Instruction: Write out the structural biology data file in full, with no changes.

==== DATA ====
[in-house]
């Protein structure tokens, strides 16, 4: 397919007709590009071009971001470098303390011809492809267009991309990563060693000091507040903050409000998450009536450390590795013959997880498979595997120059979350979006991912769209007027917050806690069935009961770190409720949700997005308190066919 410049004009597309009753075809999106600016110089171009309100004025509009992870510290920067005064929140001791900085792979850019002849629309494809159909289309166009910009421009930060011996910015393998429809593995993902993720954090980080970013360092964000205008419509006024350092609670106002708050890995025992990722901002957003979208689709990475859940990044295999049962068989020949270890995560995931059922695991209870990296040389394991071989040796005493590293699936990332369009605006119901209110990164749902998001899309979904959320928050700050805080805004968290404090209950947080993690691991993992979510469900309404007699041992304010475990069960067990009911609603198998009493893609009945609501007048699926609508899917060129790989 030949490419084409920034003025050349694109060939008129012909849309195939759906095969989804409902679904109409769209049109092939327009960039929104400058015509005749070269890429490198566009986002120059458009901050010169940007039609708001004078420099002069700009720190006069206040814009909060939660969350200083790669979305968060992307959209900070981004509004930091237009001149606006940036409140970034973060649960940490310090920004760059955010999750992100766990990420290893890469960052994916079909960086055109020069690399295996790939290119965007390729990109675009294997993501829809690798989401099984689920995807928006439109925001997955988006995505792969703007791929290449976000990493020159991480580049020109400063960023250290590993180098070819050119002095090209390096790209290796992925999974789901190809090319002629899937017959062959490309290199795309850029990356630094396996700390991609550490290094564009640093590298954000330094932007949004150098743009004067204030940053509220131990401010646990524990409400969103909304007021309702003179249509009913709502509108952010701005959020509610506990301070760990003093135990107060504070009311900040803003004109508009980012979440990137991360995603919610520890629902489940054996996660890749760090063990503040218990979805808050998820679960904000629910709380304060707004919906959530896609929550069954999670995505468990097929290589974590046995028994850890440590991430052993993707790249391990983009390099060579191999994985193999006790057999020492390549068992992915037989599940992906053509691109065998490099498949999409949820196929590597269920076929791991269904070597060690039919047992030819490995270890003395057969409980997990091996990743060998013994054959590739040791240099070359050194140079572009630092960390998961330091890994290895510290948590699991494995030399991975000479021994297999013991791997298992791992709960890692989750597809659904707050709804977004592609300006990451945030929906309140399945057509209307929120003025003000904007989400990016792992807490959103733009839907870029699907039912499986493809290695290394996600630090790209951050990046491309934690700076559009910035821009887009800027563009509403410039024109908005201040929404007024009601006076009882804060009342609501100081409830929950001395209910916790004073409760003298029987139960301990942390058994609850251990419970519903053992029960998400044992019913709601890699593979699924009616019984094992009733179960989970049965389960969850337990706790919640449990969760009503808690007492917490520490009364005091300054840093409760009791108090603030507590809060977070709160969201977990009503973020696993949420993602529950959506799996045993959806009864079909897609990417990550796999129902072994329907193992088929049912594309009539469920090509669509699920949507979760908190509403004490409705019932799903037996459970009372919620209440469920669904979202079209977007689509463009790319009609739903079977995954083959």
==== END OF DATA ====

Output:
[in-house]
């Protein structure tokens, strides 16, 4: 397919007709590009071009971001470098303390011809492809267009991309990563060693000091507040903050409000998450009536450390590795013959997880498979595997120059979350979006991912769209007027917050806690069935009961770190409720949700997005308190066919 410049004009597309009753075809999106600016110089171009309100004025509009992870510290920067005064929140001791900085792979850019002849629309494809159909289309166009910009421009930060011996910015393998429809593995993902993720954090980080970013360092964000205008419509006024350092609670106002708050890995025992990722901002957003979208689709990475859940990044295999049962068989020949270890995560995931059922695991209870990296040389394991071989040796005493590293699936990332369009605006119901209110990164749902998001899309979904959320928050700050805080805004968290404090209950947080993690691991993992979510469900309404007699041992304010475990069960067990009911609603198998009493893609009945609501007048699926609508899917060129790989 030949490419084409920034003025050349694109060939008129012909849309195939759906095969989804409902679904109409769209049109092939327009960039929104400058015509005749070269890429490198566009986002120059458009901050010169940007039609708001004078420099002069700009720190006069206040814009909060939660969350200083790669979305968060992307959209900070981004509004930091237009001149606006940036409140970034973060649960940490310090920004760059955010999750992100766990990420290893890469960052994916079909960086055109020069690399295996790939290119965007390729990109675009294997993501829809690798989401099984689920995807928006439109925001997955988006995505792969703007791929290449976000990493020159991480580049020109400063960023250290590993180098070819050119002095090209390096790209290796992925999974789901190809090319002629899937017959062959490309290199795309850029990356630094396996700390991609550490290094564009640093590298954000330094932007949004150098743009004067204030940053509220131990401010646990524990409400969103909304007021309702003179249509009913709502509108952010701005959020509610506990301070760990003093135990107060504070009311900040803003004109508009980012979440990137991360995603919610520890629902489940054996996660890749760090063990503040218990979805808050998820679960904000629910709380304060707004919906959530896609929550069954999670995505468990097929290589974590046995028994850890440590991430052993993707790249391990983009390099060579191999994985193999006790057999020492390549068992992915037989599940992906053509691109065998490099498949999409949820196929590597269920076929791991269904070597060690039919047992030819490995270890003395057969409980997990091996990743060998013994054959590739040791240099070359050194140079572009630092960390998961330091890994290895510290948590699991494995030399991975000479021994297999013991791997298992791992709960890692989750597809659904707050709804977004592609300006990451945030929906309140399945057509209307929120003025003000904007989400990016792992807490959103733009839907870029699907039912499986493809290695290394996600630090790209951050990046491309934690700076559009910035821009887009800027563009509403410039024109908005201040929404007024009601006076009882804060009342609501100081409830929950001395209910916790004073409760003298029987139960301990942390058994609850251990419970519903053992029960998400044992019913709601890699593979699924009616019984094992009733179960989970049965389960969850337990706790919640449990969760009503808690007492917490520490009364005091300054840093409760009791108090603030507590809060977070709160969201977990009503973020696993949420993602529950959506799996045993959806009864079909897609990417990550796999129902072994329907193992088929049912594309009539469920090509669509699920949507979760908190509403004490409705019932799903037996459970009372919620209440469920669904979202079209977007689509463009790319009609739903079977995954083959």